A tragic death

It’s been ten days now since the tragic death of Jenna Morrison and her unborn baby. We in Toronto who care about our city and our fellow citizens (not just those of us who are cyclists) are asking what her death means for us. There are many ways to mourn and memorialize a death, but the greatest challenge is to try to give an unnecessary death meaning.

What does it mean to say that Jenna’s death was tragic? Allow me a short meditation on tragedy. Aristotle explains in his poetics that the purpose of tragedy is to show an individual’s stubborn attempts to push their own will and their own wishes, even where these conflict with the norms of society. In the process, they discover what it is about society that can be changed, and what cannot. The unchangeable presents itself as fate, decided upon by the gods; the changeable is shown to be made by humans. The tragic figure tests the boundary between unchangeable fate and the changeable world. He or she always goes one step too far down this path, until they reach the point where they finally recognize that they have challenged fate, and cannot win. The audience watches as this drama plays out, feels the anguish of the person who knows they cannot achieve all they wanted to achieve, and sees them suffer and die. Then they go home knowing that their world is secure and safe, that it cannot be shaken by the willful fancies of a single person.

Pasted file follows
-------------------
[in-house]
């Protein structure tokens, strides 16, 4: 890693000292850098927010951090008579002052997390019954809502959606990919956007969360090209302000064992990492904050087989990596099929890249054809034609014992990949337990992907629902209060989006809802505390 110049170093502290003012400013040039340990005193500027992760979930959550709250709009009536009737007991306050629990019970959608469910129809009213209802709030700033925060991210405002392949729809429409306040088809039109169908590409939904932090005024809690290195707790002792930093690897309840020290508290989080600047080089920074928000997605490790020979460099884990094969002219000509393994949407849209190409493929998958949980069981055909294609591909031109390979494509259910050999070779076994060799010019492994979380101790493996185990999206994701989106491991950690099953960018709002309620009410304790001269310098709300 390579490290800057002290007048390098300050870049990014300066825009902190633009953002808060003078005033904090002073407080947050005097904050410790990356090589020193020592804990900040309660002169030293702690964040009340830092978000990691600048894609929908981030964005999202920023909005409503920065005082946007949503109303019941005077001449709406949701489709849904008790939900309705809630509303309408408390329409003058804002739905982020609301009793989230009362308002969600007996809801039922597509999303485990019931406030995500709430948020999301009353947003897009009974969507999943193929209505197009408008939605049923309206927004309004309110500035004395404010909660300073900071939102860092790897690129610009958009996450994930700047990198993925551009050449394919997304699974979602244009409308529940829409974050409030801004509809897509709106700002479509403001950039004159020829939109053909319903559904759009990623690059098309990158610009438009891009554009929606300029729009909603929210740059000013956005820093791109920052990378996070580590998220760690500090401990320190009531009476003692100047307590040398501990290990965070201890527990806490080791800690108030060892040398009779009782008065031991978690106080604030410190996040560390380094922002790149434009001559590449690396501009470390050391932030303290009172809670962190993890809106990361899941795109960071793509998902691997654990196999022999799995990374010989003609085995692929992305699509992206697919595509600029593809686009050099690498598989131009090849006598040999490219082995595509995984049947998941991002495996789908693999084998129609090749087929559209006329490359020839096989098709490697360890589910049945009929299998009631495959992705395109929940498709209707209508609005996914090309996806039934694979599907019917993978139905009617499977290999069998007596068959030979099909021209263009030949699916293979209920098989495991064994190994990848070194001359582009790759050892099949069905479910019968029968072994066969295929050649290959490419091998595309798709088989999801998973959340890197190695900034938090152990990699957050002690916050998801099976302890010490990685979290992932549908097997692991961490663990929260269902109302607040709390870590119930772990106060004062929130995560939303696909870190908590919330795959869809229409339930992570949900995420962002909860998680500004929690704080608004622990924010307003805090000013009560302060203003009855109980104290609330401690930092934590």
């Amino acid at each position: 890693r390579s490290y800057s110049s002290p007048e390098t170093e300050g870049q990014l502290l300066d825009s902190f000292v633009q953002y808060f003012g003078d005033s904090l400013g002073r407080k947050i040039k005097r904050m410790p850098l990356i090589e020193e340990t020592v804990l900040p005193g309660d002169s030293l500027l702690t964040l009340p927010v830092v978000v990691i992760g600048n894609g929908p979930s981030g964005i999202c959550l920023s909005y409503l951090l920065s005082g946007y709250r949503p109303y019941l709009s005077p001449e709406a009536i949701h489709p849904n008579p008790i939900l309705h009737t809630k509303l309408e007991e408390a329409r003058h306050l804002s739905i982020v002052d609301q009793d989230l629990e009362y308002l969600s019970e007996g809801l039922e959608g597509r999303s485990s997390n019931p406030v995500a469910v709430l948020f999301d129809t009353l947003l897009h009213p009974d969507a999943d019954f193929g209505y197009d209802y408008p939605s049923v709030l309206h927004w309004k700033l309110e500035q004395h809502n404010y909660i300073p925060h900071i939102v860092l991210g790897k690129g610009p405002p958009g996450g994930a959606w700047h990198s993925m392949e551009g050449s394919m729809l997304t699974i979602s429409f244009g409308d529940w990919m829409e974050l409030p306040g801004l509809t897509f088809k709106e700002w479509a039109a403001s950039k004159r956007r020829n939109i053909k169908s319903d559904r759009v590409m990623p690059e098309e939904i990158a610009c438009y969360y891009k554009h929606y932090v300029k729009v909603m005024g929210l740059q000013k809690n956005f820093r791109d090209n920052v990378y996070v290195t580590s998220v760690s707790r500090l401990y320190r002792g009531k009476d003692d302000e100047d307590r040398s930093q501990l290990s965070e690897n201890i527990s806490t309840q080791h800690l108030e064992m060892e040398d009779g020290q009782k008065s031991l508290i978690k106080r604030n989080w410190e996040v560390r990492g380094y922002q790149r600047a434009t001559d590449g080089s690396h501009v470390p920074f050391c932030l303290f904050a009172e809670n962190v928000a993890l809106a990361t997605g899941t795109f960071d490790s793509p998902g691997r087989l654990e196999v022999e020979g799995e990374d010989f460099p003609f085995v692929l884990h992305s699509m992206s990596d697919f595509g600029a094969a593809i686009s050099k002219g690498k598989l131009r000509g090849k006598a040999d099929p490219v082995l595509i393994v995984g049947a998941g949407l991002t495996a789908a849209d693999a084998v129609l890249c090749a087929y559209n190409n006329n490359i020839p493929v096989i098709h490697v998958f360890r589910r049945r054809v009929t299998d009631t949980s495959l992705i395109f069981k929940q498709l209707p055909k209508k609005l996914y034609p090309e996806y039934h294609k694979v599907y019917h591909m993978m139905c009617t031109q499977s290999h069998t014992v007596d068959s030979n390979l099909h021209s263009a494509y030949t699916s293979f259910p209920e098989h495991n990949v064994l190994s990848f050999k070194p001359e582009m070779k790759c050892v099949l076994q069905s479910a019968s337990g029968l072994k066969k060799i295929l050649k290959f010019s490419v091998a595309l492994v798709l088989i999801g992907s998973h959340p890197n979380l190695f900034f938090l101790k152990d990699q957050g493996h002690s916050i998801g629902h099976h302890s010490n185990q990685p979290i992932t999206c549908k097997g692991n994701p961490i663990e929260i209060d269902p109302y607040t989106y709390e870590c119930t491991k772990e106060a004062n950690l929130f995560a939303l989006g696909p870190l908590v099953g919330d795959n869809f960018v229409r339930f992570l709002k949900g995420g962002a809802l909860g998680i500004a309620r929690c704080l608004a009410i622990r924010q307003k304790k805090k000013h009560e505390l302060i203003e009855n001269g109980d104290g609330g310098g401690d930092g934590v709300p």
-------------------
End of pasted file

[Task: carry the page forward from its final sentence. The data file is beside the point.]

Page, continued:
Marble bust of Aristotle. Roman copy after a Greek bronze original by Lysippus c. 330 BC. Courtesy of Wikipedia.

Jenna Morrison was not challenging fate, but she died challenging the norms of our society. These norms require the lives of citizens to be constructed around the domination of the internal combustion engine. But this is not something that was decreed by the gods, something that must remain unchallenged. It is not our fate to live in a world dominated by automobiles and the oil industry, it is our collective choice. It is something that can be changed. Jenna was trying to live her life in a hostile environment made by humans. If we are to draw the full consequences of what happened, we need to understand just how hostile this environment is to a full and meaningful life. We need to understand too that this environment is not made by fate, but by us, and that it is changeable.

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